“This is the argument for serious language in serious literature for serious human situations, instead of self-help books or the easy reads that merely reinforce predictable opinions and conventional self-images.” Professor Phillip Davis
The second experience helped changed my life and helped me find my vocation. It was one of those moments, too easily derided as corny and trite, when knew I wanted to be a teacher. I was leaving university and I had travailed the usual path of work experience in a Primary school and a Secondary school. I then had the opportunity to spend a fascinating week in a Special school in Liverpool. On the first day I had helped the shearing of sheep (I have not done that since!) – a real education indeed! On the second day a young boy was having an initial three day taster of the school. He had a significant series of special needs. His reading level was that of a an infant boy, far below his chronological age. We tackled one of those generic, basic reading books – about a boy leaving home to begin his life as an adult. The young lad really struggled to comprehend the reasoning for leaving home, nor could he fully grasp all the vocabulary, but, with lots of step by step scaffolding he got to the end of the book in little over half an hour. He was in raptures because he had finished the book and I was moved in a way I hadn’t experienced before.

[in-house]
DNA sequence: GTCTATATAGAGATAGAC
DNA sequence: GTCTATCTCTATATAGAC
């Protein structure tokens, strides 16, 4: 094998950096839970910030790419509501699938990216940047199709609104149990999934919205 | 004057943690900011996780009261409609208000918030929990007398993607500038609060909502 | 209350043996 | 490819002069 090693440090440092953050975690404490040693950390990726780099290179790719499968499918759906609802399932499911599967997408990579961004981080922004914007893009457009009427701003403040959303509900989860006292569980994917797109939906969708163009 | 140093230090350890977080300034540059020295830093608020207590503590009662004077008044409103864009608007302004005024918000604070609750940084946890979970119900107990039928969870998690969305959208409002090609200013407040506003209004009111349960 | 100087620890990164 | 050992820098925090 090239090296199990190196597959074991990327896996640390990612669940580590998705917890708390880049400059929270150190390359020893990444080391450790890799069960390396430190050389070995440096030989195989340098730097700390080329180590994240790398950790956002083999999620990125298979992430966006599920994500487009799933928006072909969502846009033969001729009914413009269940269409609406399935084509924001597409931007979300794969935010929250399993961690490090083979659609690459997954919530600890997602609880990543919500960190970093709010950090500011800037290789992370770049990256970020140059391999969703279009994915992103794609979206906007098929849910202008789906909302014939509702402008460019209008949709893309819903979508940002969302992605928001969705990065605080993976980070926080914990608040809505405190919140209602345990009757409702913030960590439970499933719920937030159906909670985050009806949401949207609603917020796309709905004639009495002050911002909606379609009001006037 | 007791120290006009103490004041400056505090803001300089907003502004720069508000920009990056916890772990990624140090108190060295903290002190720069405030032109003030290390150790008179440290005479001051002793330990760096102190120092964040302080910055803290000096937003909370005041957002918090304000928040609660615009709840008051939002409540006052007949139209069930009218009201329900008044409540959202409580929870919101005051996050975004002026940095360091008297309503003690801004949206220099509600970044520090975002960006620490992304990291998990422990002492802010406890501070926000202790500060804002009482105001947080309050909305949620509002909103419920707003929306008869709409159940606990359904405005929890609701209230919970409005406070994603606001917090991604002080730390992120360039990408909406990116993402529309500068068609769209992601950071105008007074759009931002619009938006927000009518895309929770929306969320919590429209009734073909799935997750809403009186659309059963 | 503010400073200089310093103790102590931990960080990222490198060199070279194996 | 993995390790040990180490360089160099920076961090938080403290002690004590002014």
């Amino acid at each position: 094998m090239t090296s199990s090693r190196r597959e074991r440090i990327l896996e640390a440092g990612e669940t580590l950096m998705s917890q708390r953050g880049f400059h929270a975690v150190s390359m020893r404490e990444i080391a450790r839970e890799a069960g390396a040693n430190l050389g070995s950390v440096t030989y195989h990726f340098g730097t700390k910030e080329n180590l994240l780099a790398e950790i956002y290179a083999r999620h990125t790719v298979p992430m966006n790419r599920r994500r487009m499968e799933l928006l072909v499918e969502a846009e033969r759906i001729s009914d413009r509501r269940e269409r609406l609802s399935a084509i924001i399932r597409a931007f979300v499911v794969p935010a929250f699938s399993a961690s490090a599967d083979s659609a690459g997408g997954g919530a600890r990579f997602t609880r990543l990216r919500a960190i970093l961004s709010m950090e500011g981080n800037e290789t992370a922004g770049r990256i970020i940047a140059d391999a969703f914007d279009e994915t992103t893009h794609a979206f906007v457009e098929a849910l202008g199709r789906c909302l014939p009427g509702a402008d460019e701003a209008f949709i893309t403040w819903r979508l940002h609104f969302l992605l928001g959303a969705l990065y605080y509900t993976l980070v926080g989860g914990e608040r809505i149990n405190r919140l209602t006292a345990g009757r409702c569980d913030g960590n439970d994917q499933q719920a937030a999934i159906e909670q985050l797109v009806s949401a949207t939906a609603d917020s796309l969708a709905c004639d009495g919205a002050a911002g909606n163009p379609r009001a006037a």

The next day the young boy’s mother explained how delighted she was, after the first day, and how much her young boy had loved the reading time. I could hardly express how inwardly delighted I was. When I reflect now that process described in the Telegraph article as the “lighting up” of the brain was the same difficult reading experience the young boy and myself both experienced in our fashion – at very different times in our lives, with very different, but with equally challenging literature.
Triggered by these memories, I quickly activate my own “reappraisal mechanism”, as explained in the article, and remember that my job as a teacher is not just to tick a box labelled Literacy for OFSTED or just help students jump through ill-fitting examination hoops, but to help kindle a spark for reading. The rest will take care of itself. The next time I find a student questioning why we read Shakespeare I may well pull out a sparkler!
In the aforementioned ‘History Boys’, Hector implores the boys to “pass it on”. What is being passed on is a passion for knowledge and primarily a love of great literature. I hope that I may also have the continued gift of passing on that mighty spark for reading great literature.